After weeks of darkness, the cameras will roll once again in the White House press briefing room.
New White House communications director Anthony Scaramucci said Monday on Twitter that the "TV cameras are back on." Scaramucci confirmed later in the day that his tweet meant that the White House will once again be allowing the press briefings to be televised.
On Friday, his first day on the job, Scaramucci appeared on camera at the outset of the briefing, hours after Sean Spicer stepped down as White House press secretary. It was the first on-camera briefing that the White House had done in three weeks.
In the past few months, with Spicer as press secretary, televised briefings -- long a fixture of American politics -- became few and far between, causing consternation among the White House press corps. Outlets were, however, typically permitted to share audio recordings of the briefings after they were over.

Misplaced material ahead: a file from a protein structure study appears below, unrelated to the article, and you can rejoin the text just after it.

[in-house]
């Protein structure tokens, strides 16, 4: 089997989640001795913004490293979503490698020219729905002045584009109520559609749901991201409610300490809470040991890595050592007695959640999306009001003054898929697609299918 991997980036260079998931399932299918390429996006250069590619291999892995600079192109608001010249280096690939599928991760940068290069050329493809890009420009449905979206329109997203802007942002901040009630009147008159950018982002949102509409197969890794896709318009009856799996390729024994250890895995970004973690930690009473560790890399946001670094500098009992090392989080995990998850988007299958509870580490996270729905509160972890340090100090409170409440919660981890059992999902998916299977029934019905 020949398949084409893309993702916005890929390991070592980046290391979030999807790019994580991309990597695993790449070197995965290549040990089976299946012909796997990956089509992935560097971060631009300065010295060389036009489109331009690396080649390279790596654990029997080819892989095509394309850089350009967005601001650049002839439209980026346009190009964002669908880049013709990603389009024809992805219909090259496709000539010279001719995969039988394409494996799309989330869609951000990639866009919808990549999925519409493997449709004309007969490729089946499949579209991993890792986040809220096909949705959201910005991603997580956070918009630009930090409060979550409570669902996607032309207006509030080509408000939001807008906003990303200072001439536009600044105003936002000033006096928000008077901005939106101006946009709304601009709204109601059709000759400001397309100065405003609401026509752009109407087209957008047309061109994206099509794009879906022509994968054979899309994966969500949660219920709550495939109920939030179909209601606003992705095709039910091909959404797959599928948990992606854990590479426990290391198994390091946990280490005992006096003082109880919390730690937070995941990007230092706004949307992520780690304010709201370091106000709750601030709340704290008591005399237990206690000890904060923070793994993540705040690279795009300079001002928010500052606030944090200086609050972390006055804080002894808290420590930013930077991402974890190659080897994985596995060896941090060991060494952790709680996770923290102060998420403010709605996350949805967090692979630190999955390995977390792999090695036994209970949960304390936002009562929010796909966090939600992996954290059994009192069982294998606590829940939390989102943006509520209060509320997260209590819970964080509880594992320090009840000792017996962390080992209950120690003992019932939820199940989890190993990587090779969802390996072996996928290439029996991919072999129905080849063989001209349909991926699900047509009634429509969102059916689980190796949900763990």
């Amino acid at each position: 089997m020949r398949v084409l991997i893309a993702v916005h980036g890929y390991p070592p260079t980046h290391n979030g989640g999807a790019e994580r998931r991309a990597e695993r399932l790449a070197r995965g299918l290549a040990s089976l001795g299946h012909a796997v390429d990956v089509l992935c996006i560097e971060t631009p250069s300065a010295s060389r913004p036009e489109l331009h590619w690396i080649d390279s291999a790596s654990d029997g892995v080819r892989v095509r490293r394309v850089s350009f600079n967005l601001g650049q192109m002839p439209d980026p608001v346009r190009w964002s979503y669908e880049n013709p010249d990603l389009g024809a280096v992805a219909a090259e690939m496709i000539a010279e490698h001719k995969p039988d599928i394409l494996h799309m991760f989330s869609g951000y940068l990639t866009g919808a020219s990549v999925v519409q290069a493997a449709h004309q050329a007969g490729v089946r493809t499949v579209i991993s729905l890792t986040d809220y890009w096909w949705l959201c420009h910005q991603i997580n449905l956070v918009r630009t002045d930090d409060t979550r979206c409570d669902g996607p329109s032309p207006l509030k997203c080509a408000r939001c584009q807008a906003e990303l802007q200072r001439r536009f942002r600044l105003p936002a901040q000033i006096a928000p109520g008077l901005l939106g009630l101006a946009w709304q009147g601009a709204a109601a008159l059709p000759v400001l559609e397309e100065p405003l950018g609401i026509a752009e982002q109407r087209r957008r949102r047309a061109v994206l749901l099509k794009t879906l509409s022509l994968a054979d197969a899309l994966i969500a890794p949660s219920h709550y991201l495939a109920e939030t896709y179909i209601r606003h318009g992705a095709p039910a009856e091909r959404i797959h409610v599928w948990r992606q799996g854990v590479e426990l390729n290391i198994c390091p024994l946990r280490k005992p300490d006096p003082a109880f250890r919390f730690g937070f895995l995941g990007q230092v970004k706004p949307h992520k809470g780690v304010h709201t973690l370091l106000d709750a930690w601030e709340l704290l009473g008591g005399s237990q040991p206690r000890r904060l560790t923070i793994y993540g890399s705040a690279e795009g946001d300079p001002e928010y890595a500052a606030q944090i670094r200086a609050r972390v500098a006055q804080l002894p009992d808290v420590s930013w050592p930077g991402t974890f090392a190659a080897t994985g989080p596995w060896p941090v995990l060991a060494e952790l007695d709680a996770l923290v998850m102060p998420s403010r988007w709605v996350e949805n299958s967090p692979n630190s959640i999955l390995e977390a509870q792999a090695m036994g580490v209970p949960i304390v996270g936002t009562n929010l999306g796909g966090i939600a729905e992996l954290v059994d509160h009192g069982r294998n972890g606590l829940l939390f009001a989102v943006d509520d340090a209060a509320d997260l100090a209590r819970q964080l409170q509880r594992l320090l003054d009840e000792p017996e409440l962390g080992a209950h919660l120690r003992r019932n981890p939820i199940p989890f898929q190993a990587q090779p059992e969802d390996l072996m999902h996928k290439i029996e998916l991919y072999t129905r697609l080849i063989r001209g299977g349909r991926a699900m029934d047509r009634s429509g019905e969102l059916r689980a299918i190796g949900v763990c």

Spicer said that the policy was in place largely to avoid stepping over President Trump's own words each day.
Spicer resigned after President Trump appointed Scaramucci, a move Spicer opposed.
Sarah Huckabee Sanders, who replaced Spicer as press secretary, will be the one conducting the press briefings, Scaramucci said
Scaramucci had already made it clear, since accepting the job, that he didn't support the old camera-free briefings.
On Sunday, Scaramucci told CNN's Jake Tapper on Sunday "we should put the cameras on."
"I don't think we need to have the cameras off," Scaramucci said. "But if the President doesn't want the cameras on, guess what? We're not going to have the cameras on."